About the Book
The “JubileeTides” will drown Miranda beneath the weight of her own oceans. But as theonce-in-two centuries cataclysm approaches, an even greater catastrophethreatens this dark and dangerous planet of tale-spinners, conjurers, andshapechangers. For Gregorian has come, a genius renegade scientist and bushwizard. With magic and forbidden technology, he plans to remake the rottingdying world in his own evil image — and to force whom or whatever remains onits diminishing surface toward a terrifying, astonishing confrontation withdeath and transcendence.
Publishedon: 1991 (first published)
Thanksto Tor for sending me a copy of this book to review.
Thereis a reason I’m not an English major. While I enjoy the subject, I can’t standsitting in a classroom for hours discussing what such-and-such author wastrying to symbolize when he/she wrote this one obscure passage in some book. Itook the classes I needed to take before I could get my degree, but by the timeI was in my last class I felt like screaming to the professor, “I don’t knowwhat he was thinking when he wrote that and I can guarantee you don’t either.How about, instead of navel gazing and discussing obscure symbolism andprofound topics, we either write the author a letter or go find a medium so wecan discuss this with his ghost? How does that sound?!”
Now,why on earth is this important for the intro to a review?
Ireally struggled with Stations of theTide and after a few days of wondering what it was about the book thatreally set me off, I figured it out. It was the sense of, “I’m trying reallyhard to be really profound and here, look at all this hardcore symbolism Iheaped onto this passage here….and here….and here…” that really got to me.While I tend to enjoy deeper-than-surface reads more than anything else,there’s a definite line an author can cross where deep just becomes annoying.By the time I put the book down I felt like sending it to every Englishprofessor I ever had because I have a feeling that university Englishprofessors would start foaming at the mouth with their desire to psycho analyzea book like this.
Despitethe fact that Stations of the Tidedid get on my nerves, I enjoyed it. It’s an incredible, almost surreal, jauntthrough a strange world. One reviewer on goodreads called the atmosphere“carnivalesque” which is a good term for it. Another good way to think ofSwanwick’s work is by describing it as the literary equivalent of a SalvadorDali painting. All of the details I’m use to being sharp are rounded, drippingand completely off kilter. If it does get bogged down by moments of, “OMG guys,look at all my hardcore symbolism,” there are moments where the layers of theworld and plot itself are, simply put, quite amazing.
Themain character is known as nothing more than the Bureaucrat, and while thereader learns more about him as the book progresses, he has a way of staying asillusive as his name implies throughout. Accompanying him is an artificiallyintelligent briefcase and a woman named Agent Chu. These three characters arewell worth reading the whole book for. While they are all quite mysterious,they are also entertaining and serve to peak the readers curiosity. While Inever actually felt engaged with them, I found them to be odd enough to keep myattention focused throughout the book – even through the parts that frustratedme.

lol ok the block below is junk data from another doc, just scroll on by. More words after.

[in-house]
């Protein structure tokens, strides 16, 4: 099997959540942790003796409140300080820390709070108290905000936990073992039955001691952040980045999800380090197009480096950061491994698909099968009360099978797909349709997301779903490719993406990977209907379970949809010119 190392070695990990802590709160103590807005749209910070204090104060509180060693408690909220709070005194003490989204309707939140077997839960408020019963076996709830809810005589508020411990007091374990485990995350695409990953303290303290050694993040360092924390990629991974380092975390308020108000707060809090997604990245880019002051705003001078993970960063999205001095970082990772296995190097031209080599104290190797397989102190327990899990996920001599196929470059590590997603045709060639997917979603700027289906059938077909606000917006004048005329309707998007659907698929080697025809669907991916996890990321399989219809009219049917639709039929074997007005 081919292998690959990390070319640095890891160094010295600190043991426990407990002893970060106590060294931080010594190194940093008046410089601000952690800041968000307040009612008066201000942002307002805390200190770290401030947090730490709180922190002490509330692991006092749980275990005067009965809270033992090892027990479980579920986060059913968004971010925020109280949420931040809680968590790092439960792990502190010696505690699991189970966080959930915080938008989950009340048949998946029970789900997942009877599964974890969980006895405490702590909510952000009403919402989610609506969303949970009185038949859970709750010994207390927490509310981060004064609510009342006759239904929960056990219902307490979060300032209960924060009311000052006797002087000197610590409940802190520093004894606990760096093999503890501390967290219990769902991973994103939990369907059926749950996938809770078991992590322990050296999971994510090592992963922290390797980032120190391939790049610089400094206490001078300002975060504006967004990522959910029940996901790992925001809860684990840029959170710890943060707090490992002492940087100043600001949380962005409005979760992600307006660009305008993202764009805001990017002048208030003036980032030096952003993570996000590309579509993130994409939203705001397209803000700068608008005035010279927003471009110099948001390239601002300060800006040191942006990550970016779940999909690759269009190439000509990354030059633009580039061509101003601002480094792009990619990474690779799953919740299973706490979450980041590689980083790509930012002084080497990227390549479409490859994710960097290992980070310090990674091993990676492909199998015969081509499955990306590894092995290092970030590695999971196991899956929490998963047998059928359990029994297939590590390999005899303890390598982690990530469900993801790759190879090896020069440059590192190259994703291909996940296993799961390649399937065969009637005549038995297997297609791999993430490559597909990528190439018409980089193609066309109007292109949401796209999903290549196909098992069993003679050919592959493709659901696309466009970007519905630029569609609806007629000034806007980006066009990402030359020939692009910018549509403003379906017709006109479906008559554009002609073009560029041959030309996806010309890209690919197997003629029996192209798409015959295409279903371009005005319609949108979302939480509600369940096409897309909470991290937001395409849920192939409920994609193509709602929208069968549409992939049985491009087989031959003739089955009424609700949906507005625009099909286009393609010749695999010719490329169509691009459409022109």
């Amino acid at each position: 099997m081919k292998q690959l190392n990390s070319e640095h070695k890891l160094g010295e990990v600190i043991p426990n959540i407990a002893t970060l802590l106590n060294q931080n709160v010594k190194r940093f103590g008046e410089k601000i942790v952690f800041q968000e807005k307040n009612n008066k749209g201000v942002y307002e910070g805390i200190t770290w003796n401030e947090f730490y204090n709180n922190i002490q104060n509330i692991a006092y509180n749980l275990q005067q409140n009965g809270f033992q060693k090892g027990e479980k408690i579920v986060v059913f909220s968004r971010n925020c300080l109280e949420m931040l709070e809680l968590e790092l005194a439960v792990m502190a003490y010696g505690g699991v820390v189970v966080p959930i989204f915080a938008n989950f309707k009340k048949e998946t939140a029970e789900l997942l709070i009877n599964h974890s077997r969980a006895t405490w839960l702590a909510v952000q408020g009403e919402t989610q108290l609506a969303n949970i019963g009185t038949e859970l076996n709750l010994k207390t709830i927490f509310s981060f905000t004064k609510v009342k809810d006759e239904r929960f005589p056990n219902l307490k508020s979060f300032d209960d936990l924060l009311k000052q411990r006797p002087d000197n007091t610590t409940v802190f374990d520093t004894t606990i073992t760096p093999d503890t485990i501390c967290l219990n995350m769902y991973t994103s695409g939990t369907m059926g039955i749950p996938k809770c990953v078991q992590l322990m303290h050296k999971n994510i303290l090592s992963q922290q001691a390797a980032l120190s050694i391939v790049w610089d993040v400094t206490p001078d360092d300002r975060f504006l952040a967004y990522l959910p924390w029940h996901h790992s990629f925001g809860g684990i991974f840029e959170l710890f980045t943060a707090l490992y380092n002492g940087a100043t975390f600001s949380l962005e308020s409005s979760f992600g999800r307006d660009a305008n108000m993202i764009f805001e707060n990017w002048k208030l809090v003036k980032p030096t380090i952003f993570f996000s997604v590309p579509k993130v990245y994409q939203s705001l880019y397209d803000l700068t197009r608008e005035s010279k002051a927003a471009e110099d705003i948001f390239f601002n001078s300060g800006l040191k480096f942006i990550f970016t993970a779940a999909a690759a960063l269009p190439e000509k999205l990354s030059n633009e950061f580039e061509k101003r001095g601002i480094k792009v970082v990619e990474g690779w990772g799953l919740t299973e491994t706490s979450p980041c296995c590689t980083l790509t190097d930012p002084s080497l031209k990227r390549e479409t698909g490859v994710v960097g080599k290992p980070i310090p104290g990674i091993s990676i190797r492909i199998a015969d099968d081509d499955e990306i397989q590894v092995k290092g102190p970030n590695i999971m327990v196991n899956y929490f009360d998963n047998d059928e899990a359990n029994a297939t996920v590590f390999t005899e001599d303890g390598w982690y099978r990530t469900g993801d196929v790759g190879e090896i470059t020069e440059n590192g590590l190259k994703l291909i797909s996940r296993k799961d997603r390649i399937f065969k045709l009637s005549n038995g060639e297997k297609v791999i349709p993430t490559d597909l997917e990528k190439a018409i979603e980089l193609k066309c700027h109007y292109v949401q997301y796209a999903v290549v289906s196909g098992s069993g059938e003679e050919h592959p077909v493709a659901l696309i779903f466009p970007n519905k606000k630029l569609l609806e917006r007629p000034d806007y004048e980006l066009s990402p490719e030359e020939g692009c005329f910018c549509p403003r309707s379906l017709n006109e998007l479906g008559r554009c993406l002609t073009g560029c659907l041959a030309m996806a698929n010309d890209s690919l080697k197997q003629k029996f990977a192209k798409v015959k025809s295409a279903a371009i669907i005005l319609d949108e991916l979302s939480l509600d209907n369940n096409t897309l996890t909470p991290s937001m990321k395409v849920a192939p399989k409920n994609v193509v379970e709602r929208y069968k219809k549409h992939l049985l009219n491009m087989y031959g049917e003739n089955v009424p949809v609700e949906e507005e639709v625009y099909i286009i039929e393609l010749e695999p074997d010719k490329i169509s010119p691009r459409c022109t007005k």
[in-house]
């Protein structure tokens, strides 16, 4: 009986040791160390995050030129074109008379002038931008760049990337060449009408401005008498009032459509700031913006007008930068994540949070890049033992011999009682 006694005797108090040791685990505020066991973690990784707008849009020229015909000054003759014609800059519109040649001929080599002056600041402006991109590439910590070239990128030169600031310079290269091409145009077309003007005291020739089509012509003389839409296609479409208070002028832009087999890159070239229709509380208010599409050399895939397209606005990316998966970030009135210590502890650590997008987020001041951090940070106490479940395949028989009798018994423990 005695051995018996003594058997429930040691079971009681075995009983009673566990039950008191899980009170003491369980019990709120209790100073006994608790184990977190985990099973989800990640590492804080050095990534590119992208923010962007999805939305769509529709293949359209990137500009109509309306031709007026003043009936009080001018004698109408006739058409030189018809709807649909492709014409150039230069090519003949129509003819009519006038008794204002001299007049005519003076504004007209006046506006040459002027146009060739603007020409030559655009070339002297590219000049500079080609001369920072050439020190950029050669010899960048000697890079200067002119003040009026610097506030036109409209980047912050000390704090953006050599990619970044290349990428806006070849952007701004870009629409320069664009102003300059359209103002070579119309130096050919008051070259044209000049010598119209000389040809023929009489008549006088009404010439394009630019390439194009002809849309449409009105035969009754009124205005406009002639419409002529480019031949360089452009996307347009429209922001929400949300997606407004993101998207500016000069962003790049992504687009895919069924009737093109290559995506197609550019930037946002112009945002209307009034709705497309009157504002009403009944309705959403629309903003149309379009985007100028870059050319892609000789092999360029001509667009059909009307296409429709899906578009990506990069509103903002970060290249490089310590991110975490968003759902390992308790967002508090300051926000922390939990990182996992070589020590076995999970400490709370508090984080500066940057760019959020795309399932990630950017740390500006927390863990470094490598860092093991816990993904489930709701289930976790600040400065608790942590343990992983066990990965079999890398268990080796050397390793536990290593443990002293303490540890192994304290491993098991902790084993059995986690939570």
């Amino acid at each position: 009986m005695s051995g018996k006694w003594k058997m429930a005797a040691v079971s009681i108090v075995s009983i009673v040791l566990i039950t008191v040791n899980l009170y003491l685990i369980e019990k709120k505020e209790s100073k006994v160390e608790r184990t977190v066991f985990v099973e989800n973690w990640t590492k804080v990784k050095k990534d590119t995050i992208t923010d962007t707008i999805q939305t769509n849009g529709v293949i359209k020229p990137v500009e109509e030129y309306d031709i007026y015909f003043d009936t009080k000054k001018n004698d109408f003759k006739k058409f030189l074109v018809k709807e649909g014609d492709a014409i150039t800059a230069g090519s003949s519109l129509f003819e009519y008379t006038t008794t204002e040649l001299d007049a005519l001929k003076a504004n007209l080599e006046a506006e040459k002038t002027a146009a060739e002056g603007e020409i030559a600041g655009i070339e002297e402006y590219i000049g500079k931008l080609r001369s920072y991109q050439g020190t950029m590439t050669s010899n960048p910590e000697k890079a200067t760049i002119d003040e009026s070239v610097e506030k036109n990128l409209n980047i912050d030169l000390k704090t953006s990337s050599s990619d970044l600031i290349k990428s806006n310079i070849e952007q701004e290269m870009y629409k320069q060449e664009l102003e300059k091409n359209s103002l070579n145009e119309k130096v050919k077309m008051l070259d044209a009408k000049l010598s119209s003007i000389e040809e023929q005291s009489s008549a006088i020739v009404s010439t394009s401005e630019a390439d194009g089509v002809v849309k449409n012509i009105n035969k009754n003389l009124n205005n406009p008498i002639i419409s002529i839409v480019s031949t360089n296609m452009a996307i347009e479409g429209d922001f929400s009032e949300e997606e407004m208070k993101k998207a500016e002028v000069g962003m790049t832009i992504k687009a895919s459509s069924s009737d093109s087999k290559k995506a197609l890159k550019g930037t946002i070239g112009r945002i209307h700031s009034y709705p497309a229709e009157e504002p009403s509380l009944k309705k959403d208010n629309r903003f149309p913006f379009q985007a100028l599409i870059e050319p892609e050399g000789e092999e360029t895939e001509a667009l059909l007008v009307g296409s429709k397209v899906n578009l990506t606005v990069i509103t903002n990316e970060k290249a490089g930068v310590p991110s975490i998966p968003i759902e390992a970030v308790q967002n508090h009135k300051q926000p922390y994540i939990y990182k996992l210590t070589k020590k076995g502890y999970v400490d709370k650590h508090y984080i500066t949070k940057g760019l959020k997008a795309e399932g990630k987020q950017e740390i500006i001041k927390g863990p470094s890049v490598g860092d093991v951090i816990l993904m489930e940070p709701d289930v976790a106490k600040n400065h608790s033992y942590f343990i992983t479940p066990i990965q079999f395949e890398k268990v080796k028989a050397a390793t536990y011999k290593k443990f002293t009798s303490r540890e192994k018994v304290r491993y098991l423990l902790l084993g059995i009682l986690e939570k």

Stations of the Tide is both a mystery(the hunt for Gregorian) and a race against time, as the characters need tofind this individual before the ocean rises to basically drown everything. Inthe process of this is an incredible transformation that overtakes theBureaucrat. While the plot is interesting, and many of the details are nothingless than fascinating, the book itself is unevenly written. The start is greatat setting all of this up, toward the middle it becomes hard to distinguishbetween reality, dreams and memories. This can cause readers quite a bit of unnecessaryconfusion and possibly some frustration as they try to figure out what exactlyis going on.
Theending, however, is haunting. It will leave the reader with an image that willconfound, puzzle and haunt them for quite a while after the book is actuallyover. It may also leave many readers with a sense of, “wait a minute… what??”In my opinion, this is a mark in the book’s favor. Swanwick has an incredibleability to pleasurably confound his readers and leave them wanting more, whichisn’t something many authors can do.
Allin all, Stations of the Tide hasbaffled me. It’s a wonderful, surreal book told with a rather interestingwriting style. The characters and world are never quite engaging, but theyremain incredibly interesting throughout. The overuse of symbolism and theobvious attempt at amazing depth in some places were frustrating, as was theinability to tell what was reality and what was fantasy in parts. However, despitethis, the ending left me haunted. Stationsof the Tide is one of the rare books I’m putting down completely unsure asto whether I loved it or hated it, and in my opinion, that’s actually a mark inSwawick’s favor.